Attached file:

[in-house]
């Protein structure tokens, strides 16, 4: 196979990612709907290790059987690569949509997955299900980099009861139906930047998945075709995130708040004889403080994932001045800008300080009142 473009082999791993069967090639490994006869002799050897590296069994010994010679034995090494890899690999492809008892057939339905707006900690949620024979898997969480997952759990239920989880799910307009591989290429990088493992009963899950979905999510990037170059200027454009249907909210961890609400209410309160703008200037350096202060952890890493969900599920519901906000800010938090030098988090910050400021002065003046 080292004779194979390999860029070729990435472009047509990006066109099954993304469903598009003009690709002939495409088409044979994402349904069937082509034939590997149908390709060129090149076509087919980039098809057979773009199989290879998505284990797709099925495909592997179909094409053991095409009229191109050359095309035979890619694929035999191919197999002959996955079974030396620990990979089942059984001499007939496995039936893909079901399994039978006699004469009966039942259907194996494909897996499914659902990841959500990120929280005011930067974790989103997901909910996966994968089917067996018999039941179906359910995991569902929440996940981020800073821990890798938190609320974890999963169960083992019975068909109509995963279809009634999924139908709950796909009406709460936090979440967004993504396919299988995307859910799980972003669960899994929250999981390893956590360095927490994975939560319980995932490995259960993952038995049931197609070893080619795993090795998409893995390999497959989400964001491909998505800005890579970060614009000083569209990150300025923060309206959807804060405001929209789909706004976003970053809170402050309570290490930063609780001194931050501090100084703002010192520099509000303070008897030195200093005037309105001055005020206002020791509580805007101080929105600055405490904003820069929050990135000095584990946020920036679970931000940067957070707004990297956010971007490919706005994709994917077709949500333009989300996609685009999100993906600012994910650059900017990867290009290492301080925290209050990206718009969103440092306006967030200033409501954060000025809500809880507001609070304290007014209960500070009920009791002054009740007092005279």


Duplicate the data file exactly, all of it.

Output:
[in-house]
């Protein structure tokens, strides 16, 4: 196979990612709907290790059987690569949509997955299900980099009861139906930047998945075709995130708040004889403080994932001045800008300080009142 473009082999791993069967090639490994006869002799050897590296069994010994010679034995090494890899690999492809008892057939339905707006900690949620024979898997969480997952759990239920989880799910307009591989290429990088493992009963899950979905999510990037170059200027454009249907909210961890609400209410309160703008200037350096202060952890890493969900599920519901906000800010938090030098988090910050400021002065003046 080292004779194979390999860029070729990435472009047509990006066109099954993304469903598009003009690709002939495409088409044979994402349904069937082509034939590997149908390709060129090149076509087919980039098809057979773009199989290879998505284990797709099925495909592997179909094409053991095409009229191109050359095309035979890619694929035999191919197999002959996955079974030396620990990979089942059984001499007939496995039936893909079901399994039978006699004469009966039942259907194996494909897996499914659902990841959500990120929280005011930067974790989103997901909910996966994968089917067996018999039941179906359910995991569902929440996940981020800073821990890798938190609320974890999963169960083992019975068909109509995963279809009634999924139908709950796909009406709460936090979440967004993504396919299988995307859910799980972003669960899994929250999981390893956590360095927490994975939560319980995932490995259960993952038995049931197609070893080619795993090795998409893995390999497959989400964001491909998505800005890579970060614009000083569209990150300025923060309206959807804060405001929209789909706004976003970053809170402050309570290490930063609780001194931050501090100084703002010192520099509000303070008897030195200093005037309105001055005020206002020791509580805007101080929105600055405490904003820069929050990135000095584990946020920036679970931000940067957070707004990297956010971007490919706005994709994917077709949500333009989300996609685009999100993906600012994910650059900017990867290009290492301080925290209050990206718009969103440092306006967030200033409501954060000025809500809880507001609070304290007014209960500070009920009791002054009740007092005279």